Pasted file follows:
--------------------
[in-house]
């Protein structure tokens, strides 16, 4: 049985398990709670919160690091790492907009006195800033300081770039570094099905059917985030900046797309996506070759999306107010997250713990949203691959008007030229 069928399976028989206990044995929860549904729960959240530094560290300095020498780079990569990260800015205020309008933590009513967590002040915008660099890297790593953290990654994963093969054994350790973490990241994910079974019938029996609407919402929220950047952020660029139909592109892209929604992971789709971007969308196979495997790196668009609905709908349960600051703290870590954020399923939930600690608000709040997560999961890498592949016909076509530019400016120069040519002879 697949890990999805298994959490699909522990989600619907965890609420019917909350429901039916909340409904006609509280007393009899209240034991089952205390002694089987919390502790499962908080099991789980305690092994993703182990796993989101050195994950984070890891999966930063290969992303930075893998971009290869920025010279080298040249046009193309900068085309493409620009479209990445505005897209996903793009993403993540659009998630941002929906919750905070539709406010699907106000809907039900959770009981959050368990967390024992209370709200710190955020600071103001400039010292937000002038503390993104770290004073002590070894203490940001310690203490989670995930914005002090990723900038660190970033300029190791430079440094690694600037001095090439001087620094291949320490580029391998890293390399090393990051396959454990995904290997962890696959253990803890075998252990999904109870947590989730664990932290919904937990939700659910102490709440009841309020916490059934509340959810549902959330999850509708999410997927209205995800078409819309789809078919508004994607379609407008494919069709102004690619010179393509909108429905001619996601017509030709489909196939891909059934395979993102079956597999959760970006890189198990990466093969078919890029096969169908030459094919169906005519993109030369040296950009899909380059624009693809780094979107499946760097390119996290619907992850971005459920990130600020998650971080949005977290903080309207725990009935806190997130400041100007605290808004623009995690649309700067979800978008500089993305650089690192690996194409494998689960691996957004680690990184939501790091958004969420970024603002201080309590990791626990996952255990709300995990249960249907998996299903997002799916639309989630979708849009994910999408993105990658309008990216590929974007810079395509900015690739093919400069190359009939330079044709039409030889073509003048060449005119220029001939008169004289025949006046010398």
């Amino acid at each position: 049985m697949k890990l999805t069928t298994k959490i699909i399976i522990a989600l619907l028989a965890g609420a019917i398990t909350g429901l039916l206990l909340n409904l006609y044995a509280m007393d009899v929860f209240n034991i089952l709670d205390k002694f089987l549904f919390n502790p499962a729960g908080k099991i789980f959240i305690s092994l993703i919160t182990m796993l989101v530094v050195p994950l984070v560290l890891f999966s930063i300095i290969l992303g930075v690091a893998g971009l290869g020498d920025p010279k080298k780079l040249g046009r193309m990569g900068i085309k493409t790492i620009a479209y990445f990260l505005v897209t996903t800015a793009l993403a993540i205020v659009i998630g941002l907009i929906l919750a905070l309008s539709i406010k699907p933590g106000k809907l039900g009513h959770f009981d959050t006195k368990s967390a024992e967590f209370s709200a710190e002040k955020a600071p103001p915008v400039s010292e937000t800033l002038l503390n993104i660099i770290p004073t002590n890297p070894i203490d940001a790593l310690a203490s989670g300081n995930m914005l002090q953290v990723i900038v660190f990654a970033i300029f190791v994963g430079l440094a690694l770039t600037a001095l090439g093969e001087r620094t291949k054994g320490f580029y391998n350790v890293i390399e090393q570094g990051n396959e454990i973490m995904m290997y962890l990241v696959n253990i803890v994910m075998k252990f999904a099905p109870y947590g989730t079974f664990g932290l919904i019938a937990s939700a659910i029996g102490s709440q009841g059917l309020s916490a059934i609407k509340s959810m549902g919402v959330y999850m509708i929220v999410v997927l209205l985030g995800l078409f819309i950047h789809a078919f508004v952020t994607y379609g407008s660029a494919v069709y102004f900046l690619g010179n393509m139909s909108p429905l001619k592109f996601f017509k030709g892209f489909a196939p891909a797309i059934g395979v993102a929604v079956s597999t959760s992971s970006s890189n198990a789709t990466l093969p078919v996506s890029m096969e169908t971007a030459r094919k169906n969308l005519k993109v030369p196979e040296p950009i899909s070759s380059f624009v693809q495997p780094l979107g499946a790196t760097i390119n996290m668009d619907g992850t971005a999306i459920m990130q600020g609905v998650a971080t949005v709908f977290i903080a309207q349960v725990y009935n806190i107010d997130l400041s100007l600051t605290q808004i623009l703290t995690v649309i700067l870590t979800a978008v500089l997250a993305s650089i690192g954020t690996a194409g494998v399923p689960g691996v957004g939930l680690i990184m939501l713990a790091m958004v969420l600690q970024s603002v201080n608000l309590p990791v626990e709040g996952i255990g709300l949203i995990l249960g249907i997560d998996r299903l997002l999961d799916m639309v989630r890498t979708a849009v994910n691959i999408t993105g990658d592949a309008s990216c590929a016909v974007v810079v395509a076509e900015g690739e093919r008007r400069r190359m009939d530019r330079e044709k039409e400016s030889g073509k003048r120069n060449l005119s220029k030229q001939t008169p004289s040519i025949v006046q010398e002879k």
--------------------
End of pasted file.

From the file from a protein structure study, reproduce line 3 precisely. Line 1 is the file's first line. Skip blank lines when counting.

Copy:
């Amino acid at each position: 049985m697949k890990l999805t069928t298994k959490i699909i399976i522990a989600l619907l028989a965890g609420a019917i398990t909350g429901l039916l206990l909340n409904l006609y044995a509280m007393d009899v929860f209240n034991i089952l709670d205390k002694f089987l549904f919390n502790p499962a729960g908080k099991i789980f959240i305690s092994l993703i919160t182990m796993l989101v530094v050195p994950l984070v560290l890891f999966s930063i300095i290969l992303g930075v690091a893998g971009l290869g020498d920025p010279k080298k780079l040249g046009r193309m990569g900068i085309k493409t790492i620009a479209y990445f990260l505005v897209t996903t800015a793009l993403a993540i205020v659009i998630g941002l907009i929906l919750a905070l309008s539709i406010k699907p933590g106000k809907l039900g009513h959770f009981d959050t006195k368990s967390a024992e967590f209370s709200a710190e002040k955020a600071p103001p915008v400039s010292e937000t800033l002038l503390n993104i660099i770290p004073t002590n890297p070894i203490d940001a790593l310690a203490s989670g300081n995930m914005l002090q953290v990723i900038v660190f990654a970033i300029f190791v994963g430079l440094a690694l770039t600037a001095l090439g093969e001087r620094t291949k054994g320490f580029y391998n350790v890293i390399e090393q570094g990051n396959e454990i973490m995904m290997y962890l990241v696959n253990i803890v994910m075998k252990f999904a099905p109870y947590g989730t079974f664990g932290l919904i019938a937990s939700a659910i029996g102490s709440q009841g059917l309020s916490a059934i609407k509340s959810m549902g919402v959330y999850m509708i929220v999410v997927l209205l985030g995800l078409f819309i950047h789809a078919f508004v952020t994607y379609g407008s660029a494919v069709y102004f900046l690619g010179n393509m139909s909108p429905l001619k592109f996601f017509k030709g892209f489909a196939p891909a797309i059934g395979v993102a929604v079956s597999t959760s992971s970006s890189n198990a789709t990466l093969p078919v996506s890029m096969e169908t971007a030459r094919k169906n969308l005519k993109v030369p196979e040296p950009i899909s070759s380059f624009v693809q495997p780094l979107g499946a790196t760097i390119n996290m668009d619907g992850t971005a999306i459920m990130q600020g609905v998650a971080t949005v709908f977290i903080a309207q349960v725990y009935n806190i107010d997130l400041s100007l600051t605290q808004i623009l703290t995690v649309i700067l870590t979800a978008v500089l997250a993305s650089i690192g954020t690996a194409g494998v399923p689960g691996v957004g939930l680690i990184m939501l713990a790091m958004v969420l600690q970024s603002v201080n608000l309590p990791v626990e709040g996952i255990g709300l949203i995990l249960g249907i997560d998996r299903l997002l999961d799916m639309v989630r890498t979708a849009v994910n691959i999408t993105g990658d592949a309008s990216c590929a016909v974007v810079v395509a076509e900015g690739e093919r008007r400069r190359m009939d530019r330079e044709k039409e400016s030889g073509k003048r120069n060449l005119s220029k030229q001939t008169p004289s040519i025949v006046q010398e002879k």